“After that, we were coming through and our pace was pretty good, but then at the first pit-stop we didn’t get all the fuel into the car, costing us a lot of time and messing up the whole race as it sent us to the back again. That was a real shame, as we set the third-best lap so we were clearly quick, and I think we would have probably finished inside the top ten if we’d had a clean run.”
Fernando Alonso shrugged off searing temperatures to post the fastest rookie time during practice for the Indy 500 at Indianapolis Motor Speedway on Monday.
The Formula One star, who jetted into the United States less than 24 hours after finishing 12th in the Spanish Grand Prix, completed 36 laps on the famous oval at a best average speed of 221.63mph.
The former Formula One world champion admitted he had feared the blazing hot sunshine and temperatures around 90 degrees Fahrenheit (32 degrees Celsius) might be a problem before climbing into his McLaren-Honda-Andretti.
“I was a little bit concerned about the temperature, as it was much hotter today than at the test we did here on May 3rd,” Alonso said.
“But the car felt as good as it did at the test, and I was able to make some setup changes without losing the confidence in the car.”
Under Indy 500 rules, practice sessions and qualifying are governed by top average speed. The opening session is for rookies and returning drivers who have not raced in the event for a significant time.
Alonso’s top average speed was just faster than compatriot Oriol Servia, who had an average speed of 220.75mph and Ed Jones, who was third quickest with a time of 210.29mph.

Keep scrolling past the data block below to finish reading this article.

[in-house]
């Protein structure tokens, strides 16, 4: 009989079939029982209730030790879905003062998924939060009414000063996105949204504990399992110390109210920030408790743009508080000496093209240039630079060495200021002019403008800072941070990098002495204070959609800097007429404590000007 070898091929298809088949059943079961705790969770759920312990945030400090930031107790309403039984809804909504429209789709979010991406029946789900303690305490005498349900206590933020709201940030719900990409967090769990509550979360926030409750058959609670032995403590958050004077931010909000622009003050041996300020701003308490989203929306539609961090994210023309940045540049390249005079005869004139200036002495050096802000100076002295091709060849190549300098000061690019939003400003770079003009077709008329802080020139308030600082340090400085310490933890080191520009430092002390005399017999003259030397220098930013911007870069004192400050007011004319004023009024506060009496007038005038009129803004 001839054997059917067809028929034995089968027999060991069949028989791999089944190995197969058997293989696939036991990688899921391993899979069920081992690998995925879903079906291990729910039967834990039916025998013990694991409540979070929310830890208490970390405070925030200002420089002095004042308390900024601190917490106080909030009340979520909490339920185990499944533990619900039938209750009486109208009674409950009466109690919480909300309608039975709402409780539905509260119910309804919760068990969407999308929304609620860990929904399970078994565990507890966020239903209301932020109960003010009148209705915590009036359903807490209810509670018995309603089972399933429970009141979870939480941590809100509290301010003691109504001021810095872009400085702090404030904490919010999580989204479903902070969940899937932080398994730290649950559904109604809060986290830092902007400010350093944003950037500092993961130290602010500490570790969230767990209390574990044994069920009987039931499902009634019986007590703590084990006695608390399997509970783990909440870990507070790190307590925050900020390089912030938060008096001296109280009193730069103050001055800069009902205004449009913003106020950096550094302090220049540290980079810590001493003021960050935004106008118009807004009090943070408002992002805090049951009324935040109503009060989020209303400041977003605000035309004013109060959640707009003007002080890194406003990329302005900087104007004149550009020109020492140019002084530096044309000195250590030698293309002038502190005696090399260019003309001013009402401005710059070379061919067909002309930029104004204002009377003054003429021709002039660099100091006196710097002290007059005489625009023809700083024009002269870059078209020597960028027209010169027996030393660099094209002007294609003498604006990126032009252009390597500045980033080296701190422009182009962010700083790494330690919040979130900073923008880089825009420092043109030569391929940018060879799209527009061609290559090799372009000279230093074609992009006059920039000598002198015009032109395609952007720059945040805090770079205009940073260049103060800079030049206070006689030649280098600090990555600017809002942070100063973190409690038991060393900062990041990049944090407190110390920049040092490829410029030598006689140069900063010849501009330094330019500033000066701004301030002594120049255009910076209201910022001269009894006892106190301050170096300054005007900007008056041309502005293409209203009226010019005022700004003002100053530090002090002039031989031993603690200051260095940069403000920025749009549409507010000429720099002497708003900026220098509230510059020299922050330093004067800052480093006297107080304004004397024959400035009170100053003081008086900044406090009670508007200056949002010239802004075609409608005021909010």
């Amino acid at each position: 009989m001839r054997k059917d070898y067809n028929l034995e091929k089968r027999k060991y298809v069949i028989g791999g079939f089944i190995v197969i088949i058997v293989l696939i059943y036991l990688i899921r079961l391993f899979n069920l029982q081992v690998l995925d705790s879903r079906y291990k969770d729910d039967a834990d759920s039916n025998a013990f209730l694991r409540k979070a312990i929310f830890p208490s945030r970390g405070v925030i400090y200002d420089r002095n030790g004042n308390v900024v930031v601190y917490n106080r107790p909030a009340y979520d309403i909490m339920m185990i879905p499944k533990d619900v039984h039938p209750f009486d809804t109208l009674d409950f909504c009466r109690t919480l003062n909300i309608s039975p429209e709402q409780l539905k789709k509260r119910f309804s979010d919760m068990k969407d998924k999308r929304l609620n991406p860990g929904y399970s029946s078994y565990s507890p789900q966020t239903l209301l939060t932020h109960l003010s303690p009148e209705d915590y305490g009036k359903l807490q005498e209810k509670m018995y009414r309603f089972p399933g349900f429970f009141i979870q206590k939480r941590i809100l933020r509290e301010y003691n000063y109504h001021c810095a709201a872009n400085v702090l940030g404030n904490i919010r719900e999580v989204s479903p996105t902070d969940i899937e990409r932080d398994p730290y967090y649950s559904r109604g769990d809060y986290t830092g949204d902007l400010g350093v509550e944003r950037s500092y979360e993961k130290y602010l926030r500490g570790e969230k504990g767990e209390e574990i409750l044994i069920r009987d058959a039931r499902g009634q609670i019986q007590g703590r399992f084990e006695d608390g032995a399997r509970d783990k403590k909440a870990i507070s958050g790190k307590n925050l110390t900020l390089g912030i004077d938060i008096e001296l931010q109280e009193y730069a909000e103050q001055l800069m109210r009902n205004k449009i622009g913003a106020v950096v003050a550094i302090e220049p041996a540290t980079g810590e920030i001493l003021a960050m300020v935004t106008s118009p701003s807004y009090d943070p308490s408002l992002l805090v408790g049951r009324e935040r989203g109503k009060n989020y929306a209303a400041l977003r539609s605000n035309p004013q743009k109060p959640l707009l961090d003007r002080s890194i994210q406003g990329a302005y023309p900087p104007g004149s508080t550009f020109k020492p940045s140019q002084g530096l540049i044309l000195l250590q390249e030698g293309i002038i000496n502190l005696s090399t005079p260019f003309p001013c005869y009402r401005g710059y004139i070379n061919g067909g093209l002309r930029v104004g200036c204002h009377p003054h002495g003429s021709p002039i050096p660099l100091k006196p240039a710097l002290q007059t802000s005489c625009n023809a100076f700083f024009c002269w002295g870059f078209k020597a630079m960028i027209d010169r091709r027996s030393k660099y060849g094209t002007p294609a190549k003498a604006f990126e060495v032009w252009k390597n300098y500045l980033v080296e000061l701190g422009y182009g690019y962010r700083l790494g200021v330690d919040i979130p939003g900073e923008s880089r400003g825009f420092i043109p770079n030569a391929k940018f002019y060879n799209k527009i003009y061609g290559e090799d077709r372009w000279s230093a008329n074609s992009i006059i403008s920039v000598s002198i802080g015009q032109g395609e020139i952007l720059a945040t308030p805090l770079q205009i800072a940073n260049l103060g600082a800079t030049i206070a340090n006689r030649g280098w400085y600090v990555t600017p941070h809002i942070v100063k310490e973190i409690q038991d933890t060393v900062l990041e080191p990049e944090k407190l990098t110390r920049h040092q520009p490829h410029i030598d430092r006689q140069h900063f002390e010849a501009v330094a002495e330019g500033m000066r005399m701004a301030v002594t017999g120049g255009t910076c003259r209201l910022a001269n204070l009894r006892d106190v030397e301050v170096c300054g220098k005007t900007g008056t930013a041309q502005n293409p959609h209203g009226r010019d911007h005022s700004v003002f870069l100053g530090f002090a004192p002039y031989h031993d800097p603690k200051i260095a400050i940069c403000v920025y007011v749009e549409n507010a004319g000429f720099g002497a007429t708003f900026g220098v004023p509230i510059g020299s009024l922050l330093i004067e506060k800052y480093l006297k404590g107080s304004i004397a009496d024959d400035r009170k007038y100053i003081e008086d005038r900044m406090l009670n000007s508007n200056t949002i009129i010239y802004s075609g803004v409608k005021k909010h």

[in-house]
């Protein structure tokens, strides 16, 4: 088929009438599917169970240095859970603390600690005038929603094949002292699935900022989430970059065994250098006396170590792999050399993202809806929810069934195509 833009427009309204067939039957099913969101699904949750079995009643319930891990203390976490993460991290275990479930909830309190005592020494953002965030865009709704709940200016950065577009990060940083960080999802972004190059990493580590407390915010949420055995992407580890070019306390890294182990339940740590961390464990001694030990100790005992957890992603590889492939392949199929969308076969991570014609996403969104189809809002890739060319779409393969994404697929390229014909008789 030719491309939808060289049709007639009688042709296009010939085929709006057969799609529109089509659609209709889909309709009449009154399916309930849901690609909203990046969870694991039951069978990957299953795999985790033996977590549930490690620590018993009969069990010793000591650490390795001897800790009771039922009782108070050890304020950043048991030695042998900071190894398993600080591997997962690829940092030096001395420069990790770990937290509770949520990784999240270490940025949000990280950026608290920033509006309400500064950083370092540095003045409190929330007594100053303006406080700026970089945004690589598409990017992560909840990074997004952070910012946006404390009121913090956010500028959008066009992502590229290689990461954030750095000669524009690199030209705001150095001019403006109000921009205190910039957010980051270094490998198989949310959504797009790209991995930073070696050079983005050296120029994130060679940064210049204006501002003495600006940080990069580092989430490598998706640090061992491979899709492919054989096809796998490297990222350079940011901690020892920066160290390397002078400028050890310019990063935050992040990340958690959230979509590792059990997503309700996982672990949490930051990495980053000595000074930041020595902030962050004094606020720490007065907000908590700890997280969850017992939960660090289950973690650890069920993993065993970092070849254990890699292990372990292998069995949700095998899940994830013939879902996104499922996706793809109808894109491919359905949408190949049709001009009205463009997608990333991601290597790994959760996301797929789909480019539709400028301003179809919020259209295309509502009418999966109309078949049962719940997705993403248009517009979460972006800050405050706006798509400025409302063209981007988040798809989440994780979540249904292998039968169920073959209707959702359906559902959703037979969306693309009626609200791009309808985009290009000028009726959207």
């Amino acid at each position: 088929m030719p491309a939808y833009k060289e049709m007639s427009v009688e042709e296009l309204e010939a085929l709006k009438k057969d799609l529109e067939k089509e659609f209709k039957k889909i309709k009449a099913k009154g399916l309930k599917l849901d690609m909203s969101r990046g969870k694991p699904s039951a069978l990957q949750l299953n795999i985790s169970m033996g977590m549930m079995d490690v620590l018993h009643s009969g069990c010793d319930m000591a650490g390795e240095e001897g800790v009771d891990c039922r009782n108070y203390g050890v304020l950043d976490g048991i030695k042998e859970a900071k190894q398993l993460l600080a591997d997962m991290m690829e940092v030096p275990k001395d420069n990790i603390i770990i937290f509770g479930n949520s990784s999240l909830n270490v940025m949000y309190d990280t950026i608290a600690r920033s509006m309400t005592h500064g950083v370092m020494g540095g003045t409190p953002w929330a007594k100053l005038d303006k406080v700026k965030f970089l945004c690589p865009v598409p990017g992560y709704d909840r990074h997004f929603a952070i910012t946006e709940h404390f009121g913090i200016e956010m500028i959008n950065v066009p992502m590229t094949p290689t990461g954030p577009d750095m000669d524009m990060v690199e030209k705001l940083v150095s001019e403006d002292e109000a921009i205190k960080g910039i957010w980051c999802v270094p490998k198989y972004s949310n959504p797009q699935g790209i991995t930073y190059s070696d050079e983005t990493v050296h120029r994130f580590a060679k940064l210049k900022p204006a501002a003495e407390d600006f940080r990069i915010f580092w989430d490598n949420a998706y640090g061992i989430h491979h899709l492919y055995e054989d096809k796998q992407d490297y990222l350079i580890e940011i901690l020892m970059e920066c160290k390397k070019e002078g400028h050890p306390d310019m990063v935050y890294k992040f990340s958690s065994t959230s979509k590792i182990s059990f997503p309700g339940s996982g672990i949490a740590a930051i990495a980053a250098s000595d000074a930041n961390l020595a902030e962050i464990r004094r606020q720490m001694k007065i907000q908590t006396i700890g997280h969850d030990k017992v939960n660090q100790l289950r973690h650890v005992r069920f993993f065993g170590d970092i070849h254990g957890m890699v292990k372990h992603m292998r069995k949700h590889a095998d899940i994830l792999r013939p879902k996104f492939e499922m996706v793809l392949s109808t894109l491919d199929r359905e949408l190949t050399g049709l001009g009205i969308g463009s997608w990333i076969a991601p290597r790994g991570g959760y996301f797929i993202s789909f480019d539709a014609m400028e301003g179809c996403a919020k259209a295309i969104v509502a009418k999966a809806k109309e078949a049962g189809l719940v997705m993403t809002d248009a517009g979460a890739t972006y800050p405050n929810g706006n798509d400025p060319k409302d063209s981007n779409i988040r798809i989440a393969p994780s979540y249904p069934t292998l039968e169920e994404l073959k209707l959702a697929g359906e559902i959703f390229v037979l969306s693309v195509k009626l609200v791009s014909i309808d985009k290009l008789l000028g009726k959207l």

Al Zubair, 19, will hit the track for the first time in the eight-race series which shadows part of the Formula One circuit on May 12, during the Spanish Grand Prix weekend. He has rapidly ascended to this point after he claimed both the GCC Rookie and Silver championship titles in his debut season competing for the 2016/17 Porsche GT3 Cup Challenge Middle East.
Such auspicious displays convinced Walter Lechner, founder of Lechner Racing in 1975 and patriarch of the current Supercup champions, to bring the rising star under his umbrella as part of Lechner Racing Middle East.
Speaking to Sport360° in his hometown of Muscat, Al Zubair could not wait to get started in Barcelona.
He said: “Mentally and physically, I’m better than I’ve ever been. I’ve been running a lot, going to the gym a lot.
“We’ve tested in Barcelona and I’ve had the Porsche Middle East experience. I’m very, very excited to start racing.”
He added: “This is going to be a huge challenge for me and a big learning curve. It feels amazing to be on the right path to my dreams and I can’t wait for the first round to start.”
Al Zubair finished fifth in the overall Middle East standings, helped along by a maiden victory in the support race for the Bahrain F1 Grand Prix last month. He also ended up second and seventh at the Dubai Autodrome in January.
These results validated the decision to move away from single-seaters after a spell in British Formula Three. The Supercup will now see both his FZracing and native Oman gain wider exposure.
“This is definitely one of the most important days for my racing,” said Al Zubair, who is also completing his A-Level education in London.
“Basically, this is to set the targets for where my goals are when coming back to the Porsche Middle East next year – it sets the record straight.”
A huge step-up in class awaits in a competition from which a top-15 finish in the standings has been targeted. But Lechner believed Al Zubair has the raw talent to prevail.
He said: “Al Faisal is a perfect example of what the Porsche GT3 Cup Challenge Middle East stands for.
“I’m excited to see how Al Faisal will perform but there is no doubt that this is going to be a very challenging experience for him.”